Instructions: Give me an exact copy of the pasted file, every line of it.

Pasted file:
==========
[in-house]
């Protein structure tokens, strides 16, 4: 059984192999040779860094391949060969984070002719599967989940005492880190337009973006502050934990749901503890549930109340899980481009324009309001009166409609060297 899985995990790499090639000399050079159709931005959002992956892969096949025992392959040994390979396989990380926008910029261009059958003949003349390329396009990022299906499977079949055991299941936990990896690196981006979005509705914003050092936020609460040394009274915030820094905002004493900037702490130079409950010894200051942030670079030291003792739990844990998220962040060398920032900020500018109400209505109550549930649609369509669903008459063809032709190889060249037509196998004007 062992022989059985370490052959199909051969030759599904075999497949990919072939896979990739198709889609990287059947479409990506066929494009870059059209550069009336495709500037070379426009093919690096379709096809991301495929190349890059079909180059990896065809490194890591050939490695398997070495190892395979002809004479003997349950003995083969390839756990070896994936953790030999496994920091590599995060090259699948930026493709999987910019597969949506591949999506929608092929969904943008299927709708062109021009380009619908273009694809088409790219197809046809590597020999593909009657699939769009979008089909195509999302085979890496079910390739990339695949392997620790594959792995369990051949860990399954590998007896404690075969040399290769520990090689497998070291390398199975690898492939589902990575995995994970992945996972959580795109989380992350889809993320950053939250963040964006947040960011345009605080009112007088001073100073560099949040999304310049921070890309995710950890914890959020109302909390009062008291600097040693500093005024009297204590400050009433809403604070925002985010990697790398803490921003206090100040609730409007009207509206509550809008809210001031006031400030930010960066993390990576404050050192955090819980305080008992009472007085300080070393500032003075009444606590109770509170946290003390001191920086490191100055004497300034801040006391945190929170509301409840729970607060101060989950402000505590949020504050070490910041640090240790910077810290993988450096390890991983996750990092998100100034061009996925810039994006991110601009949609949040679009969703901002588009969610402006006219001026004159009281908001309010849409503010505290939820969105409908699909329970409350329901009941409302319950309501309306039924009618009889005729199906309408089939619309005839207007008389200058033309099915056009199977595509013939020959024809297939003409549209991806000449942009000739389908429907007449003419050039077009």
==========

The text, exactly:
[in-house]
């Protein structure tokens, strides 16, 4: 059984192999040779860094391949060969984070002719599967989940005492880190337009973006502050934990749901503890549930109340899980481009324009309001009166409609060297 899985995990790499090639000399050079159709931005959002992956892969096949025992392959040994390979396989990380926008910029261009059958003949003349390329396009990022299906499977079949055991299941936990990896690196981006979005509705914003050092936020609460040394009274915030820094905002004493900037702490130079409950010894200051942030670079030291003792739990844990998220962040060398920032900020500018109400209505109550549930649609369509669903008459063809032709190889060249037509196998004007 062992022989059985370490052959199909051969030759599904075999497949990919072939896979990739198709889609990287059947479409990506066929494009870059059209550069009336495709500037070379426009093919690096379709096809991301495929190349890059079909180059990896065809490194890591050939490695398997070495190892395979002809004479003997349950003995083969390839756990070896994936953790030999496994920091590599995060090259699948930026493709999987910019597969949506591949999506929608092929969904943008299927709708062109021009380009619908273009694809088409790219197809046809590597020999593909009657699939769009979008089909195509999302085979890496079910390739990339695949392997620790594959792995369990051949860990399954590998007896404690075969040399290769520990090689497998070291390398199975690898492939589902990575995995994970992945996972959580795109989380992350889809993320950053939250963040964006947040960011345009605080009112007088001073100073560099949040999304310049921070890309995710950890914890959020109302909390009062008291600097040693500093005024009297204590400050009433809403604070925002985010990697790398803490921003206090100040609730409007009207509206509550809008809210001031006031400030930010960066993390990576404050050192955090819980305080008992009472007085300080070393500032003075009444606590109770509170946290003390001191920086490191100055004497300034801040006391945190929170509301409840729970607060101060989950402000505590949020504050070490910041640090240790910077810290993988450096390890991983996750990092998100100034061009996925810039994006991110601009949609949040679009969703901002588009969610402006006219001026004159009281908001309010849409503010505290939820969105409908699909329970409350329901009941409302319950309501309306039924009618009889005729199906309408089939619309005839207007008389200058033309099915056009199977595509013939020959024809297939003409549209991806000449942009000739389908429907007449003419050039077009």